MERCHANT ADVANCE LOANS
Small businesses see plenty of opportunities slip by because they don’t have the money to capitalize on them. Here is one of many examples:
Buying extra inventory ahead of high season
o Retailers often sell their goods for multiples of what it cost them to buy.
o Sometimes retailers can get substantial discounts for paying cash for inventory.
o There might be an auction of goods providing a retailer with a substantial money making opportunity but it is time sensitive and requires capital.
- Independent liquor stores - Many liquor retailers are gearing up for the holiday season by stocking up and making large inventory purchases.
Retailer buys an extra container of goods while overseas for $50,000 using a merchant advance with a payback of $65,000. He sells these goods over the following 9 months for $120,000, netting him an extra $55,000 after taking into account the cost of the advance. IS THIS TOO EXPENSIVE?
While merchant advances are not cheap, they are distinctly different than other sources of funding, and it is imperative that you and your clients understand why. It boils down to these two key differences:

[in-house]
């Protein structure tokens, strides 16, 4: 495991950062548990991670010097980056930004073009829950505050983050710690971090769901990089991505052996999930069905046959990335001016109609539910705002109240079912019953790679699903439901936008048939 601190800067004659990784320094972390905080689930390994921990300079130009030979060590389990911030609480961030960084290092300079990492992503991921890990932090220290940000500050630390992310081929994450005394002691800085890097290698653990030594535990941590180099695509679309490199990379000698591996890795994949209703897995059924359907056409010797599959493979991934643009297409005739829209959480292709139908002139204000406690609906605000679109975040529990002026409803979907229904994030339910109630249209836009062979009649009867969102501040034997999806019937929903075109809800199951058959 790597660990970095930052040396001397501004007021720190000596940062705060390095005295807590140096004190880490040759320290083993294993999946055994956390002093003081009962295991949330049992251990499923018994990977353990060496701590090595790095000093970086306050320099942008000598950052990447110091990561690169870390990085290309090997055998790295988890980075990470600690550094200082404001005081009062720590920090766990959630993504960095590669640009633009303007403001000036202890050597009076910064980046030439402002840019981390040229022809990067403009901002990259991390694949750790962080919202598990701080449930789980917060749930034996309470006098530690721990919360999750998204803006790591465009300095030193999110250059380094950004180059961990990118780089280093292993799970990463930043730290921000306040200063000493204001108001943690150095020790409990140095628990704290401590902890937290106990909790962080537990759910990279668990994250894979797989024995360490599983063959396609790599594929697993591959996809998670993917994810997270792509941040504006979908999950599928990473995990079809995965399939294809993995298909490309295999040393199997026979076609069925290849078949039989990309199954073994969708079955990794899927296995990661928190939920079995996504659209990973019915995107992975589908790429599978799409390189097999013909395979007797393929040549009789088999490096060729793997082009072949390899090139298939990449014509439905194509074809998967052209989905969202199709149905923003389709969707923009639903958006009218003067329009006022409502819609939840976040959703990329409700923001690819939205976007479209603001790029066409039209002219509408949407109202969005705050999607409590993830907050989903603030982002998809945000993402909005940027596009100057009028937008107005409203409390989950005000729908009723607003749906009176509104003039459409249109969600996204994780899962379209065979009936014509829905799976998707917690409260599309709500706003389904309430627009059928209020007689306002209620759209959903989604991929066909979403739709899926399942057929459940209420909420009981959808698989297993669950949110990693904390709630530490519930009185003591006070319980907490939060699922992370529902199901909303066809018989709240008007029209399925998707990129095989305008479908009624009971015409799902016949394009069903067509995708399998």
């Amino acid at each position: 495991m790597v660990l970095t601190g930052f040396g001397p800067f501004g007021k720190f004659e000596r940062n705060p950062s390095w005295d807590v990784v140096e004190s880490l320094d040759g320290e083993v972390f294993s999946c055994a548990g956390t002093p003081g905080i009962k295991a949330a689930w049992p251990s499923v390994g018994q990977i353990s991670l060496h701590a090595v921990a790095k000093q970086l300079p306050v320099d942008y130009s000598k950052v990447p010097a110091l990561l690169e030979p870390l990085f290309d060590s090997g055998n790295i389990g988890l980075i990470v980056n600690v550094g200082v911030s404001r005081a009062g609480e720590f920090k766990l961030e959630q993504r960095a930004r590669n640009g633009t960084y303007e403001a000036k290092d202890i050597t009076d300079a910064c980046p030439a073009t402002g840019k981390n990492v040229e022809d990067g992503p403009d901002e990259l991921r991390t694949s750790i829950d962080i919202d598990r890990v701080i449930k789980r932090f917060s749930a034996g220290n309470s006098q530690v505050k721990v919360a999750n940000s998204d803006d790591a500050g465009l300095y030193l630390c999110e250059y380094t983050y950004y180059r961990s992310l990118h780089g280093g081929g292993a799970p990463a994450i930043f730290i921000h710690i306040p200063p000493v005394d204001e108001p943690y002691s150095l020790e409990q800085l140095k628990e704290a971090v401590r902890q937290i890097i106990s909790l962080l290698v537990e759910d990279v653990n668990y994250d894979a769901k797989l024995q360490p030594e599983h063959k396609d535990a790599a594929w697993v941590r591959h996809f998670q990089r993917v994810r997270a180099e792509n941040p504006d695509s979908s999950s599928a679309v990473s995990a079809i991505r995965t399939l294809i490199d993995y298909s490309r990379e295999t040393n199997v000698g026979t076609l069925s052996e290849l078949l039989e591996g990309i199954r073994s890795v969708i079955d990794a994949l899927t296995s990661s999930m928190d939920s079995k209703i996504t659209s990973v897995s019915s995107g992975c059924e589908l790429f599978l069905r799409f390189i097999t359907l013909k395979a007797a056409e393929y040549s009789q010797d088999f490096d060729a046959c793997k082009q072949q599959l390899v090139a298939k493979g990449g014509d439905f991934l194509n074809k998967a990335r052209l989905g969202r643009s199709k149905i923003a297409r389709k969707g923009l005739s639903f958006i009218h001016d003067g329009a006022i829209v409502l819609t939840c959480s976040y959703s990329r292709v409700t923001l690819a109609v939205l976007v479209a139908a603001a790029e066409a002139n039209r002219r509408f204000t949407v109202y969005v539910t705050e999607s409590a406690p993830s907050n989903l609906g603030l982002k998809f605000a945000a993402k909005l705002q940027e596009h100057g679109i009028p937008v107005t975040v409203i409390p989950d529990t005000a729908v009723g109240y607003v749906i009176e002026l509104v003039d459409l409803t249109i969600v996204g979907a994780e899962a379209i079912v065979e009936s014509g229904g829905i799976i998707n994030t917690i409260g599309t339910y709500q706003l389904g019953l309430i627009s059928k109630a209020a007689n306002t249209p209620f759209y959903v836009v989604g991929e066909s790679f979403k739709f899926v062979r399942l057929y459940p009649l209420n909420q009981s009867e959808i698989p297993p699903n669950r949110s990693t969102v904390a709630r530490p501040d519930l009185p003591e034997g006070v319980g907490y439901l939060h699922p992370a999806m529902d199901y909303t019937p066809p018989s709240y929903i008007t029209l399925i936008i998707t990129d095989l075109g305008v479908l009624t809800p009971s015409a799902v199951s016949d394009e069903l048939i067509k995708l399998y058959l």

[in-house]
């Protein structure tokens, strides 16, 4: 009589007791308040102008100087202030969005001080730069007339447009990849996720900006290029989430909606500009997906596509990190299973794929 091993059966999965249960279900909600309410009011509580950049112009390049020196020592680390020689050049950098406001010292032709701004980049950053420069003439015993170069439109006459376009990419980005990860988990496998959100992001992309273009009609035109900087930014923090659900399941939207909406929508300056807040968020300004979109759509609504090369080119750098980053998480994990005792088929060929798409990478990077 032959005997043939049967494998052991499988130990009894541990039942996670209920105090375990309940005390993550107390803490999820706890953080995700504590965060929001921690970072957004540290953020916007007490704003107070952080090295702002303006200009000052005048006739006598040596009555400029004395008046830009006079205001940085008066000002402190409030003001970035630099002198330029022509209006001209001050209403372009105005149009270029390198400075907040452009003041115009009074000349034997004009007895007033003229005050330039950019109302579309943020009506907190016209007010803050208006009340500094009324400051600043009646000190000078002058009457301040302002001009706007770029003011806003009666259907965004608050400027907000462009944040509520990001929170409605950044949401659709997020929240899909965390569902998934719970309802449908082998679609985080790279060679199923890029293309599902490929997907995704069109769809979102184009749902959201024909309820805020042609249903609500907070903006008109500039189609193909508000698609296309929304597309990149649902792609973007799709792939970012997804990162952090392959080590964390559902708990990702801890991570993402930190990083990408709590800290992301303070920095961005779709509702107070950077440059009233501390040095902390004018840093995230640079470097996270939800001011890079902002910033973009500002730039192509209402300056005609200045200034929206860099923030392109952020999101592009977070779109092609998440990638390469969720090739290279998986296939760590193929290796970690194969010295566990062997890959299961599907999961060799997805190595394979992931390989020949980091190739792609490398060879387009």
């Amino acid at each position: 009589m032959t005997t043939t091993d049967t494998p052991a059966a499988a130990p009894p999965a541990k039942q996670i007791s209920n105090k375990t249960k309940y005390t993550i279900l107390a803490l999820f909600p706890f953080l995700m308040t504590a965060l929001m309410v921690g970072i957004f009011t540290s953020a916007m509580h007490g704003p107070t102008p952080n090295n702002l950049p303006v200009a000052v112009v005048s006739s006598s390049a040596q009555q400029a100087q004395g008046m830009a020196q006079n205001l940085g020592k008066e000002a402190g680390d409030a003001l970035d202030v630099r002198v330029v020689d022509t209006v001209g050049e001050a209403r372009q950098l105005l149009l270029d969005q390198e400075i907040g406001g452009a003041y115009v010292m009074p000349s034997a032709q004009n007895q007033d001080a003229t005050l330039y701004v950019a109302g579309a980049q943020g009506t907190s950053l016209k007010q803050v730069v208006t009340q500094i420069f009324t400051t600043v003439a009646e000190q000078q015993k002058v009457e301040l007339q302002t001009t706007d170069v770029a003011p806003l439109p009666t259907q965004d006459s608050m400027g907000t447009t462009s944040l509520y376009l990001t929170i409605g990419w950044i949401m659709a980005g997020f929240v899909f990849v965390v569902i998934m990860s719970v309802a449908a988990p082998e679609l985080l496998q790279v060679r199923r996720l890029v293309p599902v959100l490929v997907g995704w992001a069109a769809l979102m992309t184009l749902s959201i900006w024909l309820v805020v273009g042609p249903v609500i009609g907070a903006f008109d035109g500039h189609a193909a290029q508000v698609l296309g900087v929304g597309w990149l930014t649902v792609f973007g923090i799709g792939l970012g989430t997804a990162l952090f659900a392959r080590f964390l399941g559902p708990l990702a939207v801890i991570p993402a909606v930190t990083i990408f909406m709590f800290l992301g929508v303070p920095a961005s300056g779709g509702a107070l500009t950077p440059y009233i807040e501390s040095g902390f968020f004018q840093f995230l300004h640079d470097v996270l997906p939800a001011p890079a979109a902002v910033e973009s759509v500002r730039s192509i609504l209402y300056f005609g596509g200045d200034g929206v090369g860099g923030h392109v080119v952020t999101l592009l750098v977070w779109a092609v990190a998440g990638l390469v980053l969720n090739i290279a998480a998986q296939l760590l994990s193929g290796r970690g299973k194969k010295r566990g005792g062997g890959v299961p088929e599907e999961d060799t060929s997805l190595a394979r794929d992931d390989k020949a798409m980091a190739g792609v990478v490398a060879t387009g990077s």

- Not collateral based
- The only way to get a substantial unsecured capital injection into your business - cheaper than selling a piece of the company!
o you should compare a merchant advance to selling a piece of the company (i.e. finding a private investor). This will result in 1) considerable legal fees and 2) a significant piece of the company will be given away forever.
To summarize, it is important to think of merchant advances as a new way to fund corporate growth for small businesses. Larger businesses have access to “subordinated debt” arranged by investment banks (which typically pay 15-18% interest and require some shares of the company for a total interest rate of 20%+).
Merchant advances are the “subordinated” financing solution for small business.